It is a tough time for businesses. And it is even tougher if your company does not have a recognizable brand and brand reputation.
So, in these tough times, I ask you, how important is brand marketing?
Before we answer that question, let’s make sure we are all on the same page and agree what brand marketing is – nailing down a definition is more difficult than one might think.
I googled “brand marketing” and here are a couple of definitions I found at the top of the search …
“Brand marketing is an approach to communications, sales, product, and service that grows the asset of brand equity.” (Source) For me, this does not say that much and it breaks a rule I learned in grade-school – that is using the same word within a definition … “Brand marketing is … brand equity.”
“Brand marketing promotes your products or services in a way that highlights your overall brand.” (Source) Once again, the grade-school rule is broken here. In this article, the definition continues to tell us what the goal of brand marketing is, but really does not define it …
“The goal of brand marketing is to link your identity, values, and personality with communications to your audience. Essentially, your brand is the bridge between your product and your customer. Brand marketing is not just about putting your logo and business name as many places as possible and expecting to generate sales. Many times, the importance of brand marketing gets overlooked, as it takes time. Many marketing departments are focused on short-term goals, rather than nurturing long-term goals that impact the entire business, like building a brand.”
Not a definition, but that’s pretty good in my opinion.
Brand is to company as personality is to person. So, try to look at your company as a personality. What are the TRUE characteristics of your company with regards to what you stand for as it relates to the audience you serve, the employees in your company, and the product and services you sell? As Simon Sinek often says, start with the “why” of your company as opposed to the “what.”
If you really want to invest in building a strong brand, I suggest the following steps:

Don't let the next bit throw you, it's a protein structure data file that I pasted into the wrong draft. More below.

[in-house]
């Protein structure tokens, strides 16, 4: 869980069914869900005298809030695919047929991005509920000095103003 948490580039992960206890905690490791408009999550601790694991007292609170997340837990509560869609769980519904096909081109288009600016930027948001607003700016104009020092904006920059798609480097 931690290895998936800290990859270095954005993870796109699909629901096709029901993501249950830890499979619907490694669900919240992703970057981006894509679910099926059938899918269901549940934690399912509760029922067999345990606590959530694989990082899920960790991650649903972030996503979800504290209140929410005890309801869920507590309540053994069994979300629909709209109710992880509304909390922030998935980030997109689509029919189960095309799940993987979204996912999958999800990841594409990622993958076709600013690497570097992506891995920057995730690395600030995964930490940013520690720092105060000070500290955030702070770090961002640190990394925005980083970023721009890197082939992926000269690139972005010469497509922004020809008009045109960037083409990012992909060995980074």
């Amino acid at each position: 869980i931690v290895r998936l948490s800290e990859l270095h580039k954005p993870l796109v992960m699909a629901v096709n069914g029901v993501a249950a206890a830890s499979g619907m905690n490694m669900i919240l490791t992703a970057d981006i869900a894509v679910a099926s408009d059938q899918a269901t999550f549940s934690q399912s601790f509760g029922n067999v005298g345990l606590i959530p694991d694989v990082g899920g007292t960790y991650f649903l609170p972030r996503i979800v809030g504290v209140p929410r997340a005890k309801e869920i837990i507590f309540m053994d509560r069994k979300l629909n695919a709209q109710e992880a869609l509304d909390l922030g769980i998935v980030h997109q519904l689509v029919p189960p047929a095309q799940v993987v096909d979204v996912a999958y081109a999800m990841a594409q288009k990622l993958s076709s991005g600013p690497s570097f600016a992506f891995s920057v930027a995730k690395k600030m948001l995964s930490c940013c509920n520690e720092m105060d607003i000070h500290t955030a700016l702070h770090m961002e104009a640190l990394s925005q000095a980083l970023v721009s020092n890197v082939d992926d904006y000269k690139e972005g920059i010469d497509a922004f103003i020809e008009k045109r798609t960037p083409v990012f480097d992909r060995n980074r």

1) Work hard on a positioning statement
Consider the following positioning template:
- For …………….………… [target customer]
- Who ……………….……. [key qualifier – form]
- Our product is a ….. [product category]
- That provides ………. [key benefit]
- Unlike ………………….. [main competitor]
- Our product ……….… [key point of differentiation]
The purpose of the positioning statement is 1) to know exactly who you are, 2) to do a gut check on your knowledge of your target customer and validation that you really deliver them value, and 3) to make sure you have distinct differentiation relative to your competition. The positioning statement is not something you specifically communicate. It validates that you have something truly compelling. The late Peter Drucker once stated, “In most American companies, marketing still means no more than systematic selling rather than its true meaning: Knowing what is VALUE for the customer!”
2) Answer the following: Why are you in business? What is the passion within the company? Besides selling your products or services, why was the business started? What is the story behind the why?
3) Look in the mirror. Is your company REALLY what you say it is? Is the company, it’s executives and employees truly practicing and living the value system you state?
4) Build content to continually reinforce your brand. Tell stories, don’t sell products. Yes, you can mention products and service, but execute performance marketing and selling products through other appropriate roles and responsibilities within the company.
5) Identify “influencers” who believe and communicate your same value system. Build relationships with them. Remember, real influencers are people who will advocate for your brand because they love what you do. (See more on influencers here and here.)
6) Work to build an emotional bond with your audience. This is done through content marketing, social marketing, customer service, customer engagement, and all other aspects and touch points of customers’ experiences.
Never has brand marketing been so important, especially in these hard economic times. The political, pandemic, and racial injustice environments that we live in today highlight that purchase decisions go way beyond the specific product or service conversion. People look to support brands they believe in and ones that carry their equivalent value system. Brand marketing sells the company. And when times are rough your company will be rewarded if you have worked on and portrayed a strong brand image via brand marketing.